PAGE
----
In this article...

Watch Our Video
Kevin O'Flaherty

In this article we will be giving an introduction to Illinois probate, including: What is Probate?, Probate Basics, and Alternatives to Probate in Illinois. Although it is not a required process for every estate, probate is frequently the way that estates are legally divided after a death.

What is Probate?

Probate is a court case in which the court oversees the executor or administrator as they distribute the assets of a deceased individual to creditors and beneficiaries.  The probate process occurs after a person has died and is handled by an executor of the deceased person.  The executor is usually the person that the deceased named in his or her will to be responsible for managing his or her estate.  In the absence of a will, the person with this responsibility is referred to as the administrator.  The overall goal of probate is to clarify who gets certain assets of a deceased person and to ensure that debt is paid off.

In Illinois, probate is not always necessary. Probate is generally required in Illinois if the deceased person either:

  1. Owned assets outside of a “payable on death” account in excess of $100,000.00; or
  2. Owned any real estate that was not held jointly with another person with a right of survivorship.  

If neither of these scenarios are true, then the estate can be distributed without the need for probate through the use of a Small Estate Affidavit.  

Probate Basics

Probate should be initiated shortly after death either by a family member or the executor by filing a petition along with accompanying paperwork in the appropriate circuit court. The main goal to be achieved by the process is to transfer any titles into the intended beneficiary’s name, according to the terms of either the will or, in the absence of a will, state statute. Another purpose of probate is to avoid fraud after a person’s death and alert all interested parties, such as creditors and potential heirs, about the death of the deceased individual.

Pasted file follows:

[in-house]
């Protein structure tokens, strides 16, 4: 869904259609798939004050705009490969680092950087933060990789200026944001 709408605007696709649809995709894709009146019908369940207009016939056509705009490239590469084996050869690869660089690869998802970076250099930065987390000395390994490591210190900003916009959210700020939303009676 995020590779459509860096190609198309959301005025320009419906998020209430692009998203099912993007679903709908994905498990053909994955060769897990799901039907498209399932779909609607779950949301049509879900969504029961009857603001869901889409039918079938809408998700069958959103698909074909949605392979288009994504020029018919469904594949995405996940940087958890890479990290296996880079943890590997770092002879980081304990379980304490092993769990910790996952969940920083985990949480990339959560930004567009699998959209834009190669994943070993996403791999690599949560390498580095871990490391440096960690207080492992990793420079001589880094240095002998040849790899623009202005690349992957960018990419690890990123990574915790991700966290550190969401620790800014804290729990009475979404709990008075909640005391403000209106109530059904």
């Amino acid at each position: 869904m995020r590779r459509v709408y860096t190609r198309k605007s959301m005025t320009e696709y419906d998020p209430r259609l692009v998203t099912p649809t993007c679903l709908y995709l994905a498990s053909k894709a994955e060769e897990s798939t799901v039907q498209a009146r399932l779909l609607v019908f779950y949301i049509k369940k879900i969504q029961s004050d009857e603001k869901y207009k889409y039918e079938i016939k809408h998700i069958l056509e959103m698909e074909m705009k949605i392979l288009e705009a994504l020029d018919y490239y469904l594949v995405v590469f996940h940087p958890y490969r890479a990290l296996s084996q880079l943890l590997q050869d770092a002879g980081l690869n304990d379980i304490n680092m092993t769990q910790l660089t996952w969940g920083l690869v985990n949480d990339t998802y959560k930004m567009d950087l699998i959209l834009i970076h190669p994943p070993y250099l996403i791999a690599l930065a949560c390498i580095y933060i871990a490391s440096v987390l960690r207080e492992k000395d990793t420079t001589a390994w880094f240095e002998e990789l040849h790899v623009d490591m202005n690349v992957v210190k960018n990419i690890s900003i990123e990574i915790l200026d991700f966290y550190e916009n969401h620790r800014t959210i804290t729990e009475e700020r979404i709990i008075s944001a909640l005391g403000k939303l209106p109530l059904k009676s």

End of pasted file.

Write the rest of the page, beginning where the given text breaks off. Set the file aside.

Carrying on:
This legal process is necessary whether or not the deceased had a will. In the case of a will, probate can serve to validate it. If there is no will, probate will be useful in determining heirs to an estate.  Revocable Living Trusts are estate planning tools similar to wills that are often used to make probate unnecessary.  

Depending on the complexity of the estate, the probate process may be easily completed, or may require extensive time and money. If any of the heirs or creditors disagree with the distribution of assets or believe the will was not signed in a sound state of mind, this may lead to litigation which can prolong the process. In Illinois, the probate costs arise from court costs, legal fees, administrator fees and other professional fees. In total, these can range but are typically around $5,000 and are paid for out of the estate.

Alternatives to Probate in Illinois

Illinois uses the Small Estate Affidavit for properties that are not subject to probate.  A Small Estate Affidavit is a form by which the administrator of the estate may testify under oath that probate is not required.  If the administrator of the estate fills out a Small Estate Affidavit, this can be shown to financial institutions in order to distribute an estate smaller than $100,000 without undergoing the probate process.  

Probate can be a taxing process for families, heirs and beneficiaries to endure and can leave them with bitter feelings towards each other, the executor or the estate. Despite this, probate can be an easier process than many believe and is legally required on a lot of estates.

Disclaimer: The information provided on this blog is intended for general informational purposes only and should not be construed as legal advice on any subject matter. This information is not intended to create, and receipt or viewing does not constitute an attorney-client relationship. Each individual's legal needs are unique, and these materials may not be applicable to your legal situation. Always seek the advice of a competent attorney with any questions you may have regarding a legal issue. Do not disregard professional legal advice or delay in seeking it because of something you have read on this blog.


Get my FREE E-Book

Similar Articles

Learn about Law